We are six years into Actual Value Initiative (AVI), the fix of a broken property tax system designed to make assessments and taxes fairer, more accurate, more predictable, and more consistent. But assessments have continued to increase, and while this could be seen as good because property values are rising, it’s not a very good thing for those homeowners who are seeing steadily rising tax bills.
The execution of AVI was such a heavy lift, it’s as if no one really has had the will or energy to assess how it is actually working and make necessary adjustments. But it’s time: The higher property assessments not only lead to confusion, but more to the point, to higher property tax bills for many.
But it doesn’t have to. AVI was based on the idea that properties would reflect their actual value; actual tax obligations would depend on a millage rate (the amount per $1,000 of value that tax is based on) that could be adjusted to avoid big spikes.
This being Philadelphia, no elected official has ever seriously suggested that the change in property tax system would assure revenue neutrality — meaning the total amount gained from property taxes would remain somewhat steady year to year. But the millage rate is a tool that gives the mayor and City Council control over the amount of property taxes people have to pay — and it should be used. If assessments rise, millage rates should go down. But there has barely been a whisper about adjusting the rates either this year or last.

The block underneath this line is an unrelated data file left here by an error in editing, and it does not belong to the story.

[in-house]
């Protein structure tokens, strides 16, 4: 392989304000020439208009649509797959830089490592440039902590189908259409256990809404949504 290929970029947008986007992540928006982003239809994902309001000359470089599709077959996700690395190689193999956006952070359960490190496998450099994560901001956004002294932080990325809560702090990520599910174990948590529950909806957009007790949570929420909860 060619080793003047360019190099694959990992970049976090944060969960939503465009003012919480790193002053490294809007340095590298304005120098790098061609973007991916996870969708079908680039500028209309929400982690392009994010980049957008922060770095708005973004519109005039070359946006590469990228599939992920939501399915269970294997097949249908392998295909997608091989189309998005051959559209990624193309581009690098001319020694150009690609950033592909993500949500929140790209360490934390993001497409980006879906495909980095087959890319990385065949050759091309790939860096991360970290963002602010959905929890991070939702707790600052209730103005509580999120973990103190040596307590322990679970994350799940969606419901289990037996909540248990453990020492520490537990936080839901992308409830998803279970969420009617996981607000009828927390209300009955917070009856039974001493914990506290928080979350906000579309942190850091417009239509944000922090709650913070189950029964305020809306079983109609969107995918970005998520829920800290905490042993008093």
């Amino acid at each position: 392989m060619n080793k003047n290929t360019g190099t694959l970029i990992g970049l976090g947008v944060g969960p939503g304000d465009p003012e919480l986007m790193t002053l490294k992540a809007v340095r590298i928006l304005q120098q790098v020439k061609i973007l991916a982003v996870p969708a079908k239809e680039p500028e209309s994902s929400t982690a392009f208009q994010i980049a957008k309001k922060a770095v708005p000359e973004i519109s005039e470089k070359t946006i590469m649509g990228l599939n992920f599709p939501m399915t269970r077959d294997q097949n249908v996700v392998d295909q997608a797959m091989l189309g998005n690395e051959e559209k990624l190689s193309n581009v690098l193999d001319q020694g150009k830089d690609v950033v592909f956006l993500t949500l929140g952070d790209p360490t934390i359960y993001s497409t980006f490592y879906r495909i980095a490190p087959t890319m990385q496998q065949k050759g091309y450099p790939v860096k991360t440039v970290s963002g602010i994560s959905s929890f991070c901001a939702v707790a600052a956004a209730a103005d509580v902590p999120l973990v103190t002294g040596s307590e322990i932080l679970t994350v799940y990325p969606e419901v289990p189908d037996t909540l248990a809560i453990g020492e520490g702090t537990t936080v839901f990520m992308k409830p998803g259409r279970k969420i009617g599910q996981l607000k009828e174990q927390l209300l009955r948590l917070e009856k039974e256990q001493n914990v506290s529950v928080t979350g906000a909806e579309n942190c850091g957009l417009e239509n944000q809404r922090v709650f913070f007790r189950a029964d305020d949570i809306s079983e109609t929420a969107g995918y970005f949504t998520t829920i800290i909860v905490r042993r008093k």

Meanwhile, revenues from real estate taxes have been making the city budget very happy. In the last four years, the amount collected from real estate taxes (the portion that goes to the city, not the schools) has increased by 21 percent — a rise of more than $100 million in four years.
So has spending.
City Councilman Allan Domb, who seems to be among the lone voices talking about this, says he has brought it up in Council — to deaf ears.
He says that city spending has increased at the same rate as taxes.
The Mayor’s Office has explained that there is no talk about adjusting the tax rate because things cost more and the city needs to cover its bills.
Meanwhile, as we spend more and more, are we better off? That’s the million- (or, rather, billion-) dollar question. The growth and improvements in the city — gains in construction and population and decreases in crime — highlighted in recent reports are not gains that have come about from more spending. Meanwhile, problems that could benefit, such as poverty, have not budged. A big portion of the increased spending is in pensions, benefits, and debt service.